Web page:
Although not having training in religion or theology, I understand that the carefully selected verses found in the holy scriptures to justify the superiority of men owe more to time and place - and the determination of male leaders to hold onto their influence - than eternal truths. Similar Biblical excerpts could be found to support the approval of slavery and the timid acquiescence to oppressive rulers.Now that he has figured out that the stuff about women's subservience is a relic of Iron Age thinking, when is he going to realize that everything else about the religion is, too?
Thursday, July 23, 2009
Tuesday, July 21, 2009
The second coming of the electric car was around 15 years ago when GM released the EV1 with NiMH batteries that got a range of around 100 miles. But motor vehicle companies didn't want to make electric vehicles because they would eliminate the monopoly of mega-corporations in building cars. They would just be TOO RELIABLE and anybody could fix most problems. Car companies didn't want electric vehicles on the road because they work BETTER than gas guzzlers and a lot of revenue comes from people having to replace parts in their car.This is interesting because it is so absolutely typical of an enduring American paranoia about capitalism and big corporations. This kind of thinking ignores the technical challenges involved in doing anything new and assumes that since our problems would be easy enough to solve if we tried, there must be a conspiracy behind our failure. There are no technical problems, just moral problems. In fact, though, improving batteries is a very hard problem. So is improving fuel cells, another focus of anti-corporate paranoia. Another reader much more knowledgeable than I am about electric cars made this response:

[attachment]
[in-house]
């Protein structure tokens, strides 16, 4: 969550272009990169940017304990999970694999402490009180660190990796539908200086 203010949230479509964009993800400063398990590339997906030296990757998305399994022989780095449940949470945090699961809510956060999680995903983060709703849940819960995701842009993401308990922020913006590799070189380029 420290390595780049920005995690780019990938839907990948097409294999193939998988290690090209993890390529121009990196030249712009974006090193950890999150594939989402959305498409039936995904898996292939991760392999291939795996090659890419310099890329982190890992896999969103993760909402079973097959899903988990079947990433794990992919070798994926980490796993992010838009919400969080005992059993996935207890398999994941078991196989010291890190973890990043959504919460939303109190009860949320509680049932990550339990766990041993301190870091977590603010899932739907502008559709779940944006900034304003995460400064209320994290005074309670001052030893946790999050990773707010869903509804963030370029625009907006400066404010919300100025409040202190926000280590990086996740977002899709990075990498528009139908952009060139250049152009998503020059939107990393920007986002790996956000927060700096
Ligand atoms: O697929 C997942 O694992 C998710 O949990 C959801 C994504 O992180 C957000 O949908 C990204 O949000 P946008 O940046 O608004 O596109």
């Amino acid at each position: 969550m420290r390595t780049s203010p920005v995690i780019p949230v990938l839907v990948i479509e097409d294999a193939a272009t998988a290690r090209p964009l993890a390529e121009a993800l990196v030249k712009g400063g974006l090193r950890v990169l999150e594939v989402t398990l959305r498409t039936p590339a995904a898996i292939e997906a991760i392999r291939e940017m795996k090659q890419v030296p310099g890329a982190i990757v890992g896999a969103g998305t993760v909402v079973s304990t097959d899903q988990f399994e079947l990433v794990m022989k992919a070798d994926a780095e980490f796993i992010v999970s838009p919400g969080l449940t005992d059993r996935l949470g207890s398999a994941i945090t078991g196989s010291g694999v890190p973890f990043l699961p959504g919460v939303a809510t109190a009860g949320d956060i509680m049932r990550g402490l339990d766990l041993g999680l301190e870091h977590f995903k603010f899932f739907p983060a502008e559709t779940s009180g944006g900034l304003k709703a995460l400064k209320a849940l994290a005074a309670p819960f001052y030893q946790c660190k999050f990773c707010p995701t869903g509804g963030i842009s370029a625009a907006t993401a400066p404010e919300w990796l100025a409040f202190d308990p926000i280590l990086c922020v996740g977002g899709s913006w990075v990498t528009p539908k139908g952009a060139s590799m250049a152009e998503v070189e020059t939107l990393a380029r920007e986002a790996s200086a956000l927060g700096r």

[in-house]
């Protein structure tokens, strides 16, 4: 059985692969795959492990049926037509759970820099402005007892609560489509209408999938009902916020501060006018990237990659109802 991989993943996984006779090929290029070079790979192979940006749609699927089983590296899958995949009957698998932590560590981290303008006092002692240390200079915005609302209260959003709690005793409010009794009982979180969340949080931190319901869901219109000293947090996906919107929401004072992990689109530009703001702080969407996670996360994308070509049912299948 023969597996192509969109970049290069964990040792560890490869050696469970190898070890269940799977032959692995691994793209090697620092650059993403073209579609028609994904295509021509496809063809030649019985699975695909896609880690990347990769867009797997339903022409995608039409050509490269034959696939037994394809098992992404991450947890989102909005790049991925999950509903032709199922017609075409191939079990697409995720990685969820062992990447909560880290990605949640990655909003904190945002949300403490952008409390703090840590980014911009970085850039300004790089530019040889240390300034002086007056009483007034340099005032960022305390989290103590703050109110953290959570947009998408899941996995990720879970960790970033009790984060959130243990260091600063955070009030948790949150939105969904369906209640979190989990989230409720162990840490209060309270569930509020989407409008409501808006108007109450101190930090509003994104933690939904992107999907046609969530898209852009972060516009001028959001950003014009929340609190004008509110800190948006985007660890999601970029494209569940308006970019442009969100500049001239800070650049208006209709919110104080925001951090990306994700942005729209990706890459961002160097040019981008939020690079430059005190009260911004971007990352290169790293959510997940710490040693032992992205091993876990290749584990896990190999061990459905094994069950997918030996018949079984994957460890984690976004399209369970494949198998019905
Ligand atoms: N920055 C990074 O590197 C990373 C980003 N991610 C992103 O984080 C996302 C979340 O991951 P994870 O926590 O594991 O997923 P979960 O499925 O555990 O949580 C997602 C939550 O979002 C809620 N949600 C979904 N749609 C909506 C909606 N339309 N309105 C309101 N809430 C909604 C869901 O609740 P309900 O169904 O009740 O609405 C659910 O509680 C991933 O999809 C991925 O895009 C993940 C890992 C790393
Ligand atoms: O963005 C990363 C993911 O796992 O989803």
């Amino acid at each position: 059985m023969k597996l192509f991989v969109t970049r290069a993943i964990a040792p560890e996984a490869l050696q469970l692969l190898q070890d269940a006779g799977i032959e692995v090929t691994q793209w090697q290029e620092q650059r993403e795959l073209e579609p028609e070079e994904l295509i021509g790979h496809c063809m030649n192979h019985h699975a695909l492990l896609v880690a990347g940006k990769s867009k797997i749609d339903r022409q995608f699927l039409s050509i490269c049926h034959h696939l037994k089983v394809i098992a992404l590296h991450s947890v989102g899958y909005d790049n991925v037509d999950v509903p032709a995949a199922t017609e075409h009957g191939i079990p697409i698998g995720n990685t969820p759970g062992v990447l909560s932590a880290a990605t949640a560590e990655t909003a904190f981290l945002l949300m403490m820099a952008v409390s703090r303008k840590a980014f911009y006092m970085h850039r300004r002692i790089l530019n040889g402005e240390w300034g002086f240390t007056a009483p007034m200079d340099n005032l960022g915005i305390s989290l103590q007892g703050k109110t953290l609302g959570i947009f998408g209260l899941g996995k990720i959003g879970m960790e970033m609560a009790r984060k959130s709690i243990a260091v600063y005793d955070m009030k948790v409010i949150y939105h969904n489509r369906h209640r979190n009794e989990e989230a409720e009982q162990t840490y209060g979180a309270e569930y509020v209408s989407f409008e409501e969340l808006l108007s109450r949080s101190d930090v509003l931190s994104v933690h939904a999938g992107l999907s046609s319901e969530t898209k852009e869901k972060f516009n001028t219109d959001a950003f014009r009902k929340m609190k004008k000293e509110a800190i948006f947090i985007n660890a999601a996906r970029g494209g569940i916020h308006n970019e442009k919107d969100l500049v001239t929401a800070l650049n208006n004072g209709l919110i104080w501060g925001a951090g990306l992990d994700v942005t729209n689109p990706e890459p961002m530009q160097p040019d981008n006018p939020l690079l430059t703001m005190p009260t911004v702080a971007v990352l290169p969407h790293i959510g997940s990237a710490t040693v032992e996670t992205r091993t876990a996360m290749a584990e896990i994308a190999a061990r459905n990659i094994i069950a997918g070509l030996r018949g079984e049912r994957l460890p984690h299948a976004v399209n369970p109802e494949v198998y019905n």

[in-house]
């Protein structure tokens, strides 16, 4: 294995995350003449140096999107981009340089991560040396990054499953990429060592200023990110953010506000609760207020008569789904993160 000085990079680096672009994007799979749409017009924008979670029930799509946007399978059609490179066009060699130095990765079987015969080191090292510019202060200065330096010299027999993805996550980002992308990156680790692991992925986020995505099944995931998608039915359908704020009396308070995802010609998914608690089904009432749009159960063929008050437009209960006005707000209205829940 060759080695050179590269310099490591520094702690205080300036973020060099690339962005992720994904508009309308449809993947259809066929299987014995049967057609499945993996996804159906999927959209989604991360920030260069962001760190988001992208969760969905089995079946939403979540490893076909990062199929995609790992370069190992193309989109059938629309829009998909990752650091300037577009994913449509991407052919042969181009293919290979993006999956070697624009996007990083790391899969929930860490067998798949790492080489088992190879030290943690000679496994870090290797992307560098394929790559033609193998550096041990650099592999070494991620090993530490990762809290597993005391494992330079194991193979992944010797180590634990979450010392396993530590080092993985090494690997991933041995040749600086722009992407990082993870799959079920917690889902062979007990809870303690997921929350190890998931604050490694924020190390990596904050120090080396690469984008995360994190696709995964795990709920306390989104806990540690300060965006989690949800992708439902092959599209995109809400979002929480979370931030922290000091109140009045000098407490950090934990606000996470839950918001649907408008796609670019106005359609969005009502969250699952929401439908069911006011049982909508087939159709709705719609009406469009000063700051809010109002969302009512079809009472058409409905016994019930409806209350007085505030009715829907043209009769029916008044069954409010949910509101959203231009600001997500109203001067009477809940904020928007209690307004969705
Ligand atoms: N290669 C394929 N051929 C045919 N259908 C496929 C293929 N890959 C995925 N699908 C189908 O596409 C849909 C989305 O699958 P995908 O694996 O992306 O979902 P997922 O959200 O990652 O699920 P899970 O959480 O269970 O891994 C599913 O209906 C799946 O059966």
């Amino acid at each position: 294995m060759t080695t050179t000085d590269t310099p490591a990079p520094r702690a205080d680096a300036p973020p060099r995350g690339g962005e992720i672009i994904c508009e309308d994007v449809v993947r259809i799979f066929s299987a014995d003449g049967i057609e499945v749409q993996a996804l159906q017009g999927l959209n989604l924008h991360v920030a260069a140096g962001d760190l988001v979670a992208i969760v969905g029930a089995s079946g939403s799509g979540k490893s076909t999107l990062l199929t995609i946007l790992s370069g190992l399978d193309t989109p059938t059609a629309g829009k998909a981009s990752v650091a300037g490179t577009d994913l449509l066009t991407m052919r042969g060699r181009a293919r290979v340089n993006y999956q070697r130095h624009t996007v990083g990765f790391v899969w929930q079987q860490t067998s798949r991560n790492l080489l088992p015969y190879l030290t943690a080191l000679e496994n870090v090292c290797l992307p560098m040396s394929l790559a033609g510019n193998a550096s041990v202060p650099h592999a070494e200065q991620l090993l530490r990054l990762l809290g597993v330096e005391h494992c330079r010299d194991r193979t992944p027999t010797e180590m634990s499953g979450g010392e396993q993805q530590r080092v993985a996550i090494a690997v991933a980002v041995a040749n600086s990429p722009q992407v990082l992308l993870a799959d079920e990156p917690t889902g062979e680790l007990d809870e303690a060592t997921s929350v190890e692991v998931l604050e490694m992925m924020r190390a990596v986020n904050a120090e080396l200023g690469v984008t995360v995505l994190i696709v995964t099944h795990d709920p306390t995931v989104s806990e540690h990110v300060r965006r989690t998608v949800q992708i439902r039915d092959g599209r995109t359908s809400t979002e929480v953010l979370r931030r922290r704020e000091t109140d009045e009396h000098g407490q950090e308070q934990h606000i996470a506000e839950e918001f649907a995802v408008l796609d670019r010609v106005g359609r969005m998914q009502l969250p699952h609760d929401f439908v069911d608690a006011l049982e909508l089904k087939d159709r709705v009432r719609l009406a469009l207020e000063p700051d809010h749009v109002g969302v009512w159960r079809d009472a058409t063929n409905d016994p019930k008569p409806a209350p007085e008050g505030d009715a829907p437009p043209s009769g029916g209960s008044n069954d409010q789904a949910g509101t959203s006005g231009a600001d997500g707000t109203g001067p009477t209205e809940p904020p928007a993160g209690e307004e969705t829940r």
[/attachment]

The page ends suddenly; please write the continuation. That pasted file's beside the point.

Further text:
I suppose you don't even remember how bad the NiMh batteries were 15 years ago. They had awful recharge efficiency, wouldn't perform in the cold and self discharged significantly in a matter of days so if you let your car sit for a while, it would go empty on its own. The car [EV1] was also very small with seats for two and absolutely no carrying capacity beyond that because it weighed more than a normal four door sedan.The company that first builds a reliable electric car with a decent range is going to get very, very rich. There is no force in the capitalist world strong enough to keep people from pursuing that kind of profit, so if it hasn't happened yet it is because we don't yet know how.
In a bit of news that is amusing but, on reflection, really depressing:
You gotta love the detail of an elderly black man being charged with "racial harassment" by a white cop.
Henry Louis Gates Jr., one of the nation's most prominent African American scholars, was arrested last week at his home near Harvard University after trying to force open the locked front door.According to a report by the police department in Cambridge, Mass., Gates accused police officers at the scene of being racist and said repeatedly, "This is what happens to black men in America." . . . .
Gates, 58, was arrested Thursday by police looking into a possible break-in for disorderly conduct "after exhibiting loud and tumultuous behavior" at his home, according to the police report. Officers said they tried to calm down Gates, who responded, "You don't know who you're messing with," according to the police report.